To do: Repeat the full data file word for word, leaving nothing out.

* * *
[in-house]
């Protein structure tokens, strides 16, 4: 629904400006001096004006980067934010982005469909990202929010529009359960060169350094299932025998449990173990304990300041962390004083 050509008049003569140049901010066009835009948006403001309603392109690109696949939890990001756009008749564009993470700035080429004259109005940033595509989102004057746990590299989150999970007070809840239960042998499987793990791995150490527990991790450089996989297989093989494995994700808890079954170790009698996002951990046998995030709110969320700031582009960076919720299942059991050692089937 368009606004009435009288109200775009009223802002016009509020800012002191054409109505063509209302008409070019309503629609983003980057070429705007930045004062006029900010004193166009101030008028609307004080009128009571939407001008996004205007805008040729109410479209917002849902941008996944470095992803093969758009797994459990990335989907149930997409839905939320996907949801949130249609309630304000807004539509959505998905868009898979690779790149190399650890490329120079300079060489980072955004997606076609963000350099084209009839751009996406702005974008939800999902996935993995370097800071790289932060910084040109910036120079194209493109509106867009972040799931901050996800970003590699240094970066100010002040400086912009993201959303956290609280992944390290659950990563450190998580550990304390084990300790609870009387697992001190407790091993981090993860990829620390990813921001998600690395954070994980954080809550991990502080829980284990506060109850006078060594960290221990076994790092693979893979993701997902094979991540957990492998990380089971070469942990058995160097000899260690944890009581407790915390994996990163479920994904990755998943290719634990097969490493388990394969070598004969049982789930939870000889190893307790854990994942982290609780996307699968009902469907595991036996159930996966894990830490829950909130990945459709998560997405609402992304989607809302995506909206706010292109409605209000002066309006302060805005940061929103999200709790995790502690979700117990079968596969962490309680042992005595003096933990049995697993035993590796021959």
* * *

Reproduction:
[in-house]
């Protein structure tokens, strides 16, 4: 629904400006001096004006980067934010982005469909990202929010529009359960060169350094299932025998449990173990304990300041962390004083 050509008049003569140049901010066009835009948006403001309603392109690109696949939890990001756009008749564009993470700035080429004259109005940033595509989102004057746990590299989150999970007070809840239960042998499987793990791995150490527990991790450089996989297989093989494995994700808890079954170790009698996002951990046998995030709110969320700031582009960076919720299942059991050692089937 368009606004009435009288109200775009009223802002016009509020800012002191054409109505063509209302008409070019309503629609983003980057070429705007930045004062006029900010004193166009101030008028609307004080009128009571939407001008996004205007805008040729109410479209917002849902941008996944470095992803093969758009797994459990990335989907149930997409839905939320996907949801949130249609309630304000807004539509959505998905868009898979690779790149190399650890490329120079300079060489980072955004997606076609963000350099084209009839751009996406702005974008939800999902996935993995370097800071790289932060910084040109910036120079194209493109509106867009972040799931901050996800970003590699240094970066100010002040400086912009993201959303956290609280992944390290659950990563450190998580550990304390084990300790609870009387697992001190407790091993981090993860990829620390990813921001998600690395954070994980954080809550991990502080829980284990506060109850006078060594960290221990076994790092693979893979993701997902094979991540957990492998990380089971070469942990058995160097000899260690944890009581407790915390994996990163479920994904990755998943290719634990097969490493388990394969070598004969049982789930939870000889190893307790854990994942982290609780996307699968009902469907595991036996159930996966894990830490829950909130990945459709998560997405609402992304989607809302995506909206706010292109409605209000002066309006302060805005940061929103999200709790995790502690979700117990079968596969962490309680042992005595003096933990049995697993035993590796021959």